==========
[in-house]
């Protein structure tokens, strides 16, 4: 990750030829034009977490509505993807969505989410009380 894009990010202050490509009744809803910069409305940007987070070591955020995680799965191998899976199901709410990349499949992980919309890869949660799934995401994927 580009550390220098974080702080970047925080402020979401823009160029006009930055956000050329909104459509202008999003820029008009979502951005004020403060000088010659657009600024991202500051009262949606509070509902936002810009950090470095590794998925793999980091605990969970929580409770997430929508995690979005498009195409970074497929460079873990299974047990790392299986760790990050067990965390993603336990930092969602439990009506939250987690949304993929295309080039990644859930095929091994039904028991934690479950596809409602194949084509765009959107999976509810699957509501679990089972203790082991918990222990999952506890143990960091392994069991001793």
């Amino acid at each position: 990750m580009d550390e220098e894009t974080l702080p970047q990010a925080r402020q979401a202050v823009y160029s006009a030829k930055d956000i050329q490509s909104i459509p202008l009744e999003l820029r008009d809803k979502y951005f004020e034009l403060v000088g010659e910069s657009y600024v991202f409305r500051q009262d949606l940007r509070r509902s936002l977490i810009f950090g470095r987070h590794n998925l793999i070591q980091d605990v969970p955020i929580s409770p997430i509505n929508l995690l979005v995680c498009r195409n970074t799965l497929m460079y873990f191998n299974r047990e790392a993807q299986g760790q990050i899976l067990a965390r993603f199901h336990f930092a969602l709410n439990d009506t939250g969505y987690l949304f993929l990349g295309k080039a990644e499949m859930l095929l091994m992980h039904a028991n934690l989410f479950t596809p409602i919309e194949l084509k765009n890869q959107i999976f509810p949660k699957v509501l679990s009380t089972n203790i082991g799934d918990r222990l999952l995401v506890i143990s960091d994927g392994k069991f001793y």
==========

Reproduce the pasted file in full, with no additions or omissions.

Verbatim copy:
[in-house]
């Protein structure tokens, strides 16, 4: 990750030829034009977490509505993807969505989410009380 894009990010202050490509009744809803910069409305940007987070070591955020995680799965191998899976199901709410990349499949992980919309890869949660799934995401994927 580009550390220098974080702080970047925080402020979401823009160029006009930055956000050329909104459509202008999003820029008009979502951005004020403060000088010659657009600024991202500051009262949606509070509902936002810009950090470095590794998925793999980091605990969970929580409770997430929508995690979005498009195409970074497929460079873990299974047990790392299986760790990050067990965390993603336990930092969602439990009506939250987690949304993929295309080039990644859930095929091994039904028991934690479950596809409602194949084509765009959107999976509810699957509501679990089972203790082991918990222990999952506890143990960091392994069991001793």
């Amino acid at each position: 990750m580009d550390e220098e894009t974080l702080p970047q990010a925080r402020q979401a202050v823009y160029s006009a030829k930055d956000i050329q490509s909104i459509p202008l009744e999003l820029r008009d809803k979502y951005f004020e034009l403060v000088g010659e910069s657009y600024v991202f409305r500051q009262d949606l940007r509070r509902s936002l977490i810009f950090g470095r987070h590794n998925l793999i070591q980091d605990v969970p955020i929580s409770p997430i509505n929508l995690l979005v995680c498009r195409n970074t799965l497929m460079y873990f191998n299974r047990e790392a993807q299986g760790q990050i899976l067990a965390r993603f199901h336990f930092a969602l709410n439990d009506t939250g969505y987690l949304f993929l990349g295309k080039a990644e499949m859930l095929l091994m992980h039904a028991n934690l989410f479950t596809p409602i919309e194949l084509k765009n890869q959107i999976f509810p949660k699957v509501l679990s009380t089972n203790i082991g799934d918990r222990l999952l995401v506890i143990s960091d994927g392994k069991f001793y």